|Major tobacco |
|Internet only |
|Vape shop |
|Tobacco vs |
|Tobacco vs |
|Internet vs |
|Offers zero nicotineb, n (%)||5 (50.0)||211 (89.0)||156 (97.5)||<.001||<.001||.002||248 (90.8)||252 (92.3)||.57|
aComparisons between means were calculated with two-tailed t tests.
bComparisons between percentages were calculated using chi-square analysis in columns 1-6 and using McNemar test for paired data in columns 7-9.
shows that, in 2016-2017, tobacco company-owned brands offered fewer nicotine options on average relative to the vape shop brands (P=.006) and were less likely to offer zero-nicotine options compared with both vape shops and internet-only brands (P values <.001). Almost all the vape shop brands (97.5%, 156/160) and 89.0% (211/237) of internet brands offered a zero-nicotine option, whereas only half of the tobacco-owned brands (50.0%) offered one. The last 3 columns show that, from 2013-2014 to 2016-2017, brands significantly increased their average number of different nicotine options (P<.001). There was no change in the likelihood of a zero-nicotine option.
The analyses presented here show that major tobacco company-owned e-cigarette brands and smaller, independent e-cigarette brands offered very different portfolios of products through their online retail websites. Vape shop and tobacco company-owned brands appeared the most distinct from one another along a number of dimensions. Compared with vape shop brands, tobacco-owned brands were more likely to sell closed-system designs, were less likely to offer e-liquids, and tended to offer a narrower range of e-liquid flavors with greater emphasis on traditional (ie, tobacco and menthol) flavors. These are all product characteristics that resemble combustible cigarettes in appearance and taste. Vape shop brands, in comparison, were more likely to sell open-system models, focused more on nontraditional e-liquid flavors such as fruit and dessert/candy, offered a greater range of nicotine options, and were more likely to offer nicotine-free e-liquid. Internet-only brands, generally, resembled vape shop brands in their product offerings, although their differences with major tobacco brands were, generally, smaller in magnitude and less statistically significant with regard to product models, flavors, and nicotine options.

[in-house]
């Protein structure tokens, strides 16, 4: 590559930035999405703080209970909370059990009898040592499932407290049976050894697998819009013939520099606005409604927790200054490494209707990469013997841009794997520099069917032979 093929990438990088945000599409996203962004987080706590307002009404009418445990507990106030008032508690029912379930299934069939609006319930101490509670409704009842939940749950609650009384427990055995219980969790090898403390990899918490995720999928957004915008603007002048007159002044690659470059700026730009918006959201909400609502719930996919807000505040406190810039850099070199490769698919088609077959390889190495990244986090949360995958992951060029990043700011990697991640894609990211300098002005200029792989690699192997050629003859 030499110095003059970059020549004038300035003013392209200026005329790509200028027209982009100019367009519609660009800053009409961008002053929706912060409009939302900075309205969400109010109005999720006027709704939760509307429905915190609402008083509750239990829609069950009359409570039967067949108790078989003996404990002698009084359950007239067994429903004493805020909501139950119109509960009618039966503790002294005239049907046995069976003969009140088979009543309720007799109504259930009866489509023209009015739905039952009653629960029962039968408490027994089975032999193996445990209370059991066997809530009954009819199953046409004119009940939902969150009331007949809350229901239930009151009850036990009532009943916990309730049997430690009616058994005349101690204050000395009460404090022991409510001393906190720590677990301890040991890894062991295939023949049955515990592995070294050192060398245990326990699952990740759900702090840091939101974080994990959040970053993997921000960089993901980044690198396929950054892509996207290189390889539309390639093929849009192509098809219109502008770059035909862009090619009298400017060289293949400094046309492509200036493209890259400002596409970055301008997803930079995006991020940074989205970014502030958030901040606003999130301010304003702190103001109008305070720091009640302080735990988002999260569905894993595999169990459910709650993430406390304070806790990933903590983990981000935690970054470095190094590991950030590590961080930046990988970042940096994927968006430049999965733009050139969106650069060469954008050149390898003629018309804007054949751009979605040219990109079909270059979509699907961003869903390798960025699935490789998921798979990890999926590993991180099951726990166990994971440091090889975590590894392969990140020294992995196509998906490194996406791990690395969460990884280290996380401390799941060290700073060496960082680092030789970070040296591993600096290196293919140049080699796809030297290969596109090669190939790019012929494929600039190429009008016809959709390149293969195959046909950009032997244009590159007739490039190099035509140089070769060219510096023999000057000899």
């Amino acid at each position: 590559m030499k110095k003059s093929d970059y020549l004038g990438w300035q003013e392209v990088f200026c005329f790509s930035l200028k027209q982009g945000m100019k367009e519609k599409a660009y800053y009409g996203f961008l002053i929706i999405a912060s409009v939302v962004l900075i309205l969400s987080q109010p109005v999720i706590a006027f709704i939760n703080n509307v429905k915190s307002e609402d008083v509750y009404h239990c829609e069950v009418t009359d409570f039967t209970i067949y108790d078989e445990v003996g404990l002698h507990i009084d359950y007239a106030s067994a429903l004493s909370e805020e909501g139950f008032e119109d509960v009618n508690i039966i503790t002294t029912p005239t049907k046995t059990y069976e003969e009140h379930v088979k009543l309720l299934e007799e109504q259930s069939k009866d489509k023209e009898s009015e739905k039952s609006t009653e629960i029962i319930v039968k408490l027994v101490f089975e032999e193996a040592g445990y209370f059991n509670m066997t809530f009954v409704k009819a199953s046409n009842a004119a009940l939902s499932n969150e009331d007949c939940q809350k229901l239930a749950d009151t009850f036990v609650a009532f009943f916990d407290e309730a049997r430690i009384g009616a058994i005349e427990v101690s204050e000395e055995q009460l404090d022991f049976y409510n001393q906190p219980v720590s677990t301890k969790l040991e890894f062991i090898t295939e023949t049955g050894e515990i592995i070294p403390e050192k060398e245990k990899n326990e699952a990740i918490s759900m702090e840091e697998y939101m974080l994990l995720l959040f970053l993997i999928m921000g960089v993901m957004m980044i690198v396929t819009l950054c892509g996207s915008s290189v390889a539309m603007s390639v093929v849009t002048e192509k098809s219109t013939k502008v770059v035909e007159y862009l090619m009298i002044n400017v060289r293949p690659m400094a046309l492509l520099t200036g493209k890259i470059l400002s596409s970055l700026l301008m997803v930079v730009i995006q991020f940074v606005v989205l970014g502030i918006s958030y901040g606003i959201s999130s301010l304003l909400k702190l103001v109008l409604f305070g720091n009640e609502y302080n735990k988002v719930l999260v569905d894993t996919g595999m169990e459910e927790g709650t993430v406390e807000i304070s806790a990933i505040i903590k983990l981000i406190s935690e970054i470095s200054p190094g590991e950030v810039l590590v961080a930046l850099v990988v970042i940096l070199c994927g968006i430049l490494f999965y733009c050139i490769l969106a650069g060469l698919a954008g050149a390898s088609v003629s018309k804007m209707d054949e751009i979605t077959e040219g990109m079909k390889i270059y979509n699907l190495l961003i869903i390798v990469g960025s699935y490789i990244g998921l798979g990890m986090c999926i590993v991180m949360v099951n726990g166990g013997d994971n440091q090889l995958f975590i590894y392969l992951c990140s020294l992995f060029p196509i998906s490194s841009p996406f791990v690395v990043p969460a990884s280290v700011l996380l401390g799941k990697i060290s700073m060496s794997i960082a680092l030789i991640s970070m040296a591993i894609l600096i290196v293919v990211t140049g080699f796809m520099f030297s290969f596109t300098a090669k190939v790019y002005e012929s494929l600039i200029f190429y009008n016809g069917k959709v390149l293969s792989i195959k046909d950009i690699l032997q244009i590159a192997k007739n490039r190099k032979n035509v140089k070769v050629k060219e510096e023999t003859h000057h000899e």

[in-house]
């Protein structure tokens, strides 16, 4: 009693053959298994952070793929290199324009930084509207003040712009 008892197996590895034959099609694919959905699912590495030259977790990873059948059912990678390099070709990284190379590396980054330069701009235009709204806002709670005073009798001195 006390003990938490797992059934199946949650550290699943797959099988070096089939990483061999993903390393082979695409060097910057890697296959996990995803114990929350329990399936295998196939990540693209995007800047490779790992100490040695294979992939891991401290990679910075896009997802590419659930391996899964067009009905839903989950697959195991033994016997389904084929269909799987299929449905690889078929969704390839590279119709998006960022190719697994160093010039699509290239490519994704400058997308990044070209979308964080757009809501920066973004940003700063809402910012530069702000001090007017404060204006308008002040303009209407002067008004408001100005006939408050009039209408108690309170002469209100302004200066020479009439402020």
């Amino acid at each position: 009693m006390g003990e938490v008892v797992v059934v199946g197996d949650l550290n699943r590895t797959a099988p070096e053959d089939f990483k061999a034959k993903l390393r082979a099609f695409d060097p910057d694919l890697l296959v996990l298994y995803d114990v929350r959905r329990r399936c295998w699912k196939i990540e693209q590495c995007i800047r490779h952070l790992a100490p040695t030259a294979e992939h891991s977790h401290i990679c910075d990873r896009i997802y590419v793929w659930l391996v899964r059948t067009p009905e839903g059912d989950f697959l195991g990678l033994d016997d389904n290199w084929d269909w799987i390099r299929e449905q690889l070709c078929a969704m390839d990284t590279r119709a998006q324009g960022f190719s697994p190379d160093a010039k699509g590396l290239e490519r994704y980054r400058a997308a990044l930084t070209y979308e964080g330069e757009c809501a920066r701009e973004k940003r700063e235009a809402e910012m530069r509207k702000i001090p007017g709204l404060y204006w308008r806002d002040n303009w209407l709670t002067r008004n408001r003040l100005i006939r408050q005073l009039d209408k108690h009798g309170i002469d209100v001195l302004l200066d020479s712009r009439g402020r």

These patterns are consistent with research that suggests vape shops focus primarily on newer generation devices and encourage users’ experimentation with a variety of nicotine and e-liquid options [- ]. Studies also indicate vape shop employees frequently characterize e-cigarettes as smoking cessation devices and, despite lack of formal training, provide counsel regarding smoking cessation to customers [ , ]. Although we found a slightly higher rate of vape shops that claimed direct smoking cessation benefits to e-cigarettes relative to major tobacco brands, this difference was not statistically significant. Given the proliferation of vape shops in the United States, further study of this channel is important to understand the changing economic, social, and cultural dynamics of the e-cigarette market.
Among the 288 brand websites studied in both the 2013-2014 and 2016-2017, we found change in the propensity of e-cigarette brands to advance several types of claims about e-cigarettes. In 2013-2014, a majority of the websites presented indirect smoking cessation claims (57.3%, 165/288). This decreased to 21.9% (63/288) in 2016-2017. We also found significant decreases in claims regarding health and social benefits of e-cigarettes relative to combustible cigarettes. E-cigarette brands appear to have become more conservative in their marketing claims over time.
We also found, through our comparison of brands covered in both the 2013-2014 and 2016-2017 surveys, that brands have generally evolved from closed to open product designs, from traditional to nontraditional e-liquid flavors, and toward greater variety in models, flavors, and nicotine options. These general trends are important to keep in mind when considering the potential consequences of the 2016 Deeming Rule, which currently requires e-cigarette manufacturers to complete an application process that includes detailed ingredient, manufacturing, and product labeling/marketing information [, ]. The FDA estimated that the resources to complete applications for new tobacco products will be considerable, costing between US $117,000 and US $466,000 per product (flavor-strength combination) [ ].
A number of researchers and public health officials have raised concern that strict regulatory oversight will suppress product innovation; push out smaller, independent companies with limited resources; and ultimately strengthen market dominance for major tobacco companies [, ]. Major tobacco companies, whose practices have been shaped by decades of experience with federal regulators, appear well-positioned and well-resourced to gain advantage within a strict regulatory environment. There is also some evidence suggesting that independent brands have already started reducing their product inventory and closing down operations in response to impending FDA oversight [ , ]. Our brand surveys indicate substantial attrition in e-cigarette brands over the past few years. This contrasts sharply with the strong growth in e-cigarette brand websites found by Zhu et al from 2012 to 2014 [ ], and it suggests that the industry may be headed toward even greater contraction in the number of brands in the coming years.